Multiverse of Madness: The worst plot holes in MCU movies (in random order)
The Marvel Cinematic Universe continues to expand as the number of movies & TV shows added to the unified canon shows no signs of slowing. With so many connections between the Avengers, Iron Man, and the Guardians of the Galaxy, it’s inevitable some of the details from the increasingly complex world order carry inconsistencies and plot holes.
We’re here to spotlight those inconsistencies like the annoying little nitpickers we are. So here they are – the Marvel movie plot holes assembled to order, sure to infuriate any MCU fanboy / girl.
Extremis’s regeneration technology is a one-time wonder
In Iron Man 3, the Extremis technology can regrow limbs and heal human tissue from nearly any injury. However, it appears Tony Stark (Robert Downey Jr.) must’ve then buried the technology in the archives. (Despite it being one of the most useful tools – it saved Pepper Potts, after all!)
In Age of Ultron, Hawkeye (Jeremy Renner) is treated with an experimental tissue regeneration technology that looks nowhere near as efficient as Extremis’s, while in Agents of S.H.I.E.L.D., Director Phil Coulson (Clark Gregg) can’t use the technology to regrow his arm.
Seems like Tony could’ve looked into this new breakthrough and used it for the good of all mankind. Maybe order JARVIS to do a deep web scientific search next time, Tony.
The Bifrost Bridge
The climax of Thor involves the destruction of the Bifrost Bridge, which prevents the citizens of Asgard from traveling to other worlds. However, in The Avengers Thor just rocks up from the sky with a momentary mention of “dark energy” to explain his return. So why exactly was the loss of the Bifrost Bridge such a big deal again? Kinda makes the ending of Thor obsolete.
Thanos gives up his Infinity Stone
As we know, Thanos (Josh Brolin) is all about the Infinity Stones – like an addict trying to chase the ultimate high, he needs them to achieve the highest power. So when he requires help nabbing the Tesseract (the Space Stone) from Earth, he gives Loki (Tom Hiddleston) a scepter containing the Mind Stone, which actually ends up embedded in Vision’s forehead.
Why did he do that? Surely he’s just doubled his ballache, having to obtain both the Tesseract and the Mind Stone. For an outerspace supervillain, he’s not the sharpest tool in the shed.
The Infinity Gauntlet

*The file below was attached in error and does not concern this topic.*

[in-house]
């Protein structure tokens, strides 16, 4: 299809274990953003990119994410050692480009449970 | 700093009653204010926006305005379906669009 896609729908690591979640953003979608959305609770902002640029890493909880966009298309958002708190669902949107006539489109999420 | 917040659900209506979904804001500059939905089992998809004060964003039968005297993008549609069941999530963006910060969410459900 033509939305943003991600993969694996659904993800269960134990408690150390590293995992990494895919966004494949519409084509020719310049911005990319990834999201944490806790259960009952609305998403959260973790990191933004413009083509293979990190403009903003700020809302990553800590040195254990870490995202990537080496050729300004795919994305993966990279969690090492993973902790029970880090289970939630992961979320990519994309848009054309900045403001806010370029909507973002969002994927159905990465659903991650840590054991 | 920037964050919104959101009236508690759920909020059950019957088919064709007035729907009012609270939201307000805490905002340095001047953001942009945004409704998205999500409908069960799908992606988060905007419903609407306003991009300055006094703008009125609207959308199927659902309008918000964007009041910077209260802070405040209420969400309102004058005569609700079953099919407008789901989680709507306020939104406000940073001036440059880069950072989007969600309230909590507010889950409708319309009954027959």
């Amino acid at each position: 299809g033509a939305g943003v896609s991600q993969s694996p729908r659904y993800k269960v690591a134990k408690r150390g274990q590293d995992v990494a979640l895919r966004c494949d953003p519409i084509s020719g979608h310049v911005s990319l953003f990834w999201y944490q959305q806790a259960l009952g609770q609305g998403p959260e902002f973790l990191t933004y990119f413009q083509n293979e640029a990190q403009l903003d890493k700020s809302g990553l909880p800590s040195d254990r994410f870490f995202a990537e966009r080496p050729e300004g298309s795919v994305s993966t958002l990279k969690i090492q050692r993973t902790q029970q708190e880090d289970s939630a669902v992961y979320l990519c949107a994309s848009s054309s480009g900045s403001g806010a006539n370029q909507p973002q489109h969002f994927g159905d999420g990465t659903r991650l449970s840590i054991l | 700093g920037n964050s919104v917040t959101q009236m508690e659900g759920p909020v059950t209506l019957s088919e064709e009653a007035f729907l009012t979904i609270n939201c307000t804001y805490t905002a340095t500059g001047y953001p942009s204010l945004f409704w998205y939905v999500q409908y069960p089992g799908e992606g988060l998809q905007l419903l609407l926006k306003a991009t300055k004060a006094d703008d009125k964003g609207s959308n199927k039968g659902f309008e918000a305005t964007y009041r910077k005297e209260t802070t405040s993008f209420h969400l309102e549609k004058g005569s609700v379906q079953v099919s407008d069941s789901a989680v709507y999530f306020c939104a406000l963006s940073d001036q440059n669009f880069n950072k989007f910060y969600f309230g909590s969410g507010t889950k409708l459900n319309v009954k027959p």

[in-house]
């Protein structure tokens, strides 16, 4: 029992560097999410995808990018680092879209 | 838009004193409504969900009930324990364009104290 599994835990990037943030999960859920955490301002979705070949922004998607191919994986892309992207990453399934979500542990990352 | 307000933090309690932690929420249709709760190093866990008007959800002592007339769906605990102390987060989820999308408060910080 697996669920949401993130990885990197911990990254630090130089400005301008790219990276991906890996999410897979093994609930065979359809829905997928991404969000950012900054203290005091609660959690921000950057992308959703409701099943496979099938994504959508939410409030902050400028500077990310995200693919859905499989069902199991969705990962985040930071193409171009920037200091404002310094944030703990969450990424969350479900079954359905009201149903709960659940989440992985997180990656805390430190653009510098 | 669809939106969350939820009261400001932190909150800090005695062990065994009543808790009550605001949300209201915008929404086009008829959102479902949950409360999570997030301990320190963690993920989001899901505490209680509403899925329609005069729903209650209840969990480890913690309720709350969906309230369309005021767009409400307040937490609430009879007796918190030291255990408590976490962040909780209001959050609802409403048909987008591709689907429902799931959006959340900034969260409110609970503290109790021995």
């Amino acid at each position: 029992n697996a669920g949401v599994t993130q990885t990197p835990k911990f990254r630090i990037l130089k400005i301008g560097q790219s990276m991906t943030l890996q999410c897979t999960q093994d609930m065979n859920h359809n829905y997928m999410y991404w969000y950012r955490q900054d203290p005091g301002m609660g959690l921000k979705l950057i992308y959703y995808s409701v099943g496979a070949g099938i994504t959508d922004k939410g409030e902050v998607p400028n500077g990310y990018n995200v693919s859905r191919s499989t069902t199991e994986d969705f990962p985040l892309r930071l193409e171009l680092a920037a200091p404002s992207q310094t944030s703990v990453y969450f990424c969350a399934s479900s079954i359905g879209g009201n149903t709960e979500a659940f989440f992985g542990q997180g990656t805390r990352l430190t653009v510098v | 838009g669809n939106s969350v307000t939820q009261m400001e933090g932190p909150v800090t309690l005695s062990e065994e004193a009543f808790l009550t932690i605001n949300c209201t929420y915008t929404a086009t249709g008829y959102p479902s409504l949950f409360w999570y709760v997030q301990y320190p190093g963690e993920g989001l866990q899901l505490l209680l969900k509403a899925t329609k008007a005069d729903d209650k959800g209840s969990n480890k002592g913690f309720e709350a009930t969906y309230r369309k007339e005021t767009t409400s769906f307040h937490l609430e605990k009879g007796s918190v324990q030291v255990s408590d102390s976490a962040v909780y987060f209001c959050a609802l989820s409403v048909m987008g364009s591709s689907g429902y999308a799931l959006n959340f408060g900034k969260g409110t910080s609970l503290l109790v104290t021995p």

What was supposed to just be a fun Easter Egg turned out to create an annoying plot hole for Marvel: one of the treasures in the first Thor movie in the secret vault opened up by Odin is the Infinity Gauntlet, complete with six Infinity Stones.
However, little did the MCU creators realize that this would play such a major role in the recent Avengers: Infinity War. Marvel bigwig Kevin Feige retconned that tidbit into a claim that there are actually two Infinity Gauntlets – a serious copout of an explanation.
Spider-Man: Homecoming screws up the timeline
Get ready for your mind to boggle. An early scene in Spider-Man: Homecoming takes place directly in order after the destruction of New York following the battle that took place in The Avengers. A title card goes on to explain that the events of the film are set eight years later.
However, The Avengers was supposed to take place in 2012, which means Spider-Man: Homecoming is set in 2020. So Homecoming comes after the 2018-set Avengers: Infinity War? To conclude, the timeline doesn’t make any sense and Marvel has some serious ‘splaining to do in its followups.
Doctor Strange timeline
Speaking of screwed up timelines, a rather strange one unfolds in Doctor Strange. Fans have used the film’s details to date it to 2020 but of course this doesn’t make sense with regards to Captain America: The Winter Soldier.
As Digital Spy rightly questions, “If Doctor Strange takes place even one year after 2014, why is the surgeon named as a person of interest in The Winter Soldier, which is also said to take place in 2014?” Riddle us that, Marvel masters!
Iron Man’s apparel issues
In the first Iron Man film, we see Tony Stark and Dr. Ho Yinsen (Shaun Toub) install an electromagnet in his chest that is powered by a car battery. Tony is quick to replace this with a makeshift ARC fusion reaction, providing far more power than the car battery.
So why exactly is it that in Iron Man 3, Tony resorts to recharging the power with a standard car battery? It seems his design has gone full circle and he goes back to basics despite the update we see earlier on in the Iron Man movies. Why downgrade, Starky?
Remember in Guardians of the Galaxy when Nova Corps says Gamora (Zoe Saldana) is the only surviving being from her species, as Thanos destroyed her home planet? Well, if any of you have seen Avengers: Infinity War, you’ll also remember that Thanos reveals Gamora’s home planet is still going strong as he actually only eradicated half of the population. Huh? You kept that one quiet, Gamora!
Black Panther’s blood spill
In Captain America: Civil War, Wakanda is all about Sokovia Accords – King T’Chaka (John Kani) even states, “Our people’s blood is spilled on foreign soil, not only because of the actions of criminals but the indifference of those who pledged to stop them. Victory at the expense of the innocent is no victory at all.” Pretty clear where the heroes stand with these principles, right?
However, in Black Panther T’Challa (Chadwick Boseman) has a beast of a fight in the casino, which overflows into a huge car chase that without a doubt saw some innocent blood spilled. Still, as Screen Daily pointed out, it “would have been a lot less thrilling if Ryan Coogler had been forced to stick to the rules established in Civil War.”